April Showers Bring… More Car Trouble

Winter traffic jam seen through a wet windshield

Winter is melting away, and spring has returned—and with it comes a host of new concerns for your car. You might feel ready to leave hibernation for new spring adventures, but you should make sure your car is ready to take on spring, too.

Avoid standing water

The St. Louis area is filled with flood zones in the form of creeks that are dry for most of the year, except during spring rains. When rains are heavy, these creeks fill and can spill over. Flood zones appear all over the metro area, even in areas that are nowhere near these creeks, or the Mississippi or Missouri rivers. Even if your area isn’t flooded, you should be cautious while driving after heavy rains and try to avoid any areas of standing water that are more than four inches deep.

If you do have to drive through standing water, drive slowly. Driving fast through standing water can cause your tires to lose contact with the road, which can cause you to lose control of your steering. Driving slowly also prevents water from splashing up underneath your car. It only takes a small amount of water to be sucked into your engine to cause corrosion and other major issues. Especially in the late winter, standing water could be mixed with salt, which can intensify corrosion.

Check your wiper blades

There’s some debate about whether it’s best to leave wiper blades up during snow showers or freezes. Leaving the blades up prevents damage to the wiper motor (should you try to use the wipers while they’re frozen to your windshield) and prevents you from damaging the rubber while scraping the ice off your windshield, but it can also cause damage to the springs inside the blade arm. Regardless of which camp you fall in, one thing is certain: You’ll want to check your wiper blades for signs of cracking or wear before you attempt to weather the spring storms ahead. Wiper blades that are intact are essential to keep water off your windshield and improve your visibility in the rain.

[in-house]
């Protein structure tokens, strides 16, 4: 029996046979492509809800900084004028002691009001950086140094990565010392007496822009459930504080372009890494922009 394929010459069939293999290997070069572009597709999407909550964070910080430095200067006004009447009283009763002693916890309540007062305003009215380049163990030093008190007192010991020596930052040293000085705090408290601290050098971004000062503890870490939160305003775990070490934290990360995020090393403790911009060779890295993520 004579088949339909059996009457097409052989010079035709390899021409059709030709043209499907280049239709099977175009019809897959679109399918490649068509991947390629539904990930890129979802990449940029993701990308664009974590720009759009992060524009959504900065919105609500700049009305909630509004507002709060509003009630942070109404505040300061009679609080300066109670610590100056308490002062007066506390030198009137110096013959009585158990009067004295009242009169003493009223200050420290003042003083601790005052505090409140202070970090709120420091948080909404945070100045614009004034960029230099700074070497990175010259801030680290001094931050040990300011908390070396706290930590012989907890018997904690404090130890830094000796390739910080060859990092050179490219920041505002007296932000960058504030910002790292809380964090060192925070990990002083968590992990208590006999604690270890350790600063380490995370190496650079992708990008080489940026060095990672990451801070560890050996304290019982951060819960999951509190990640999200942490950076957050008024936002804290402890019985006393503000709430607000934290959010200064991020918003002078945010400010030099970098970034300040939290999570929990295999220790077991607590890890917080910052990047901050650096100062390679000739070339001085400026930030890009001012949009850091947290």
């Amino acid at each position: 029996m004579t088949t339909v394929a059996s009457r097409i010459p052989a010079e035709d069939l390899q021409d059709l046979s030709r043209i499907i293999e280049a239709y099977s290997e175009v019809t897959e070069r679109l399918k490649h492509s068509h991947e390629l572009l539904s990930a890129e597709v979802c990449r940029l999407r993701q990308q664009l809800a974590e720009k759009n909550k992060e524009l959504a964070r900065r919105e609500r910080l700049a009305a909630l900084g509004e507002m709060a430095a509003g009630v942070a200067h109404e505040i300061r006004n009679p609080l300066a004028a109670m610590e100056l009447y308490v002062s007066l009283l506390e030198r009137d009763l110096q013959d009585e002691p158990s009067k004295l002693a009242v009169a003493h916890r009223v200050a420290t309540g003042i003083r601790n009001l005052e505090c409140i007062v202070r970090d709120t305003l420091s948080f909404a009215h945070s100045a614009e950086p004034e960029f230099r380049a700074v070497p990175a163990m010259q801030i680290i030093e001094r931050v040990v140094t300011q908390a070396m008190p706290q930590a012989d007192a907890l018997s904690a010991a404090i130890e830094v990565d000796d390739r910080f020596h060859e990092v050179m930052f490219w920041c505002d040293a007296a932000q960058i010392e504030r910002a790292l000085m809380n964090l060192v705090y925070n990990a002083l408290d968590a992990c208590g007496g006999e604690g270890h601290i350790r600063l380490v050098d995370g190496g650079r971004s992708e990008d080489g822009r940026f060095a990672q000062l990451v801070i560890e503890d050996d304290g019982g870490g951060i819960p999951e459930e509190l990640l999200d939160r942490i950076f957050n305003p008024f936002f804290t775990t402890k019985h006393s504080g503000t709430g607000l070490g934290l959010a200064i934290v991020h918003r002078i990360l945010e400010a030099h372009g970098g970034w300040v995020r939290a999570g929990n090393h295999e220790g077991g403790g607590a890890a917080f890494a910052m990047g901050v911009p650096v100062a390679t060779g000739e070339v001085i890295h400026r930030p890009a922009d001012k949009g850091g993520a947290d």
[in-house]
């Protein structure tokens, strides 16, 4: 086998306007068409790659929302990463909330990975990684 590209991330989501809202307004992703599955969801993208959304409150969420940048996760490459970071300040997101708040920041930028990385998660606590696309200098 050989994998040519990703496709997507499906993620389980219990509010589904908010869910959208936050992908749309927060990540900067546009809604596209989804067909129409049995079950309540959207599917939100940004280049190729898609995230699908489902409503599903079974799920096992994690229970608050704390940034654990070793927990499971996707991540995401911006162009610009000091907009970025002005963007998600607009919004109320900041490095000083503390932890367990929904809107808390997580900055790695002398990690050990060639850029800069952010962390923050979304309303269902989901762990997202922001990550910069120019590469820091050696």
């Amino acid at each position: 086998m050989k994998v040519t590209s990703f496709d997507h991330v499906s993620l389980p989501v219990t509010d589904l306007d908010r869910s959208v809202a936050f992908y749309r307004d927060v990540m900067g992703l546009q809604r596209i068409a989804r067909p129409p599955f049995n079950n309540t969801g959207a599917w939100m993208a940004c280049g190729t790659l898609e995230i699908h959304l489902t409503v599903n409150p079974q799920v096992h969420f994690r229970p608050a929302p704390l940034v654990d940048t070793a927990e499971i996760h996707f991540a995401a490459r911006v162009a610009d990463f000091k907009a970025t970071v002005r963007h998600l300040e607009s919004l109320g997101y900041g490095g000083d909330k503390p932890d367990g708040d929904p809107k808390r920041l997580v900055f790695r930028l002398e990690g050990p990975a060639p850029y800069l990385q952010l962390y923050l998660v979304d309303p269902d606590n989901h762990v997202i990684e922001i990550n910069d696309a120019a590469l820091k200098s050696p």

Watch for potholes

Winter freeze/thaw cycles can be harsh on roads, especially in the form of potholes. Hitting potholes can cause issues with your alignment or possibly damage its suspension components. If you notice your car pulling to one side while you drive, it could be because of alignment or suspension issues, and you should have your car inspected by a mechanic.

Check your tires

Freezing temperatures can cause air to contract, resulting in low tire pressure. If you added more air to your tires during the winter to combat this, warmer spring temperatures might cause that air to expand and increase your tire pressure past manufacturer’s specifications. When warmer temperatures are approaching, make sure your tire pressure is on the lower end of your tires’ recommended range. Once the days are warmer, check your tire pressure again and add air if needed.

Even if you’re cautious, accidents can still happen. Make sure your emergency road kit is ready, including your spare tire, warning triangles or flares, jumper cables, flashlights and extra batteries, a rain poncho and anything else that might come in handy. And, in the event of a serious collision, contact your local auto body shop or Schaefer Autobody and let our experienced technicians get you back on the road as quickly and safely as possible.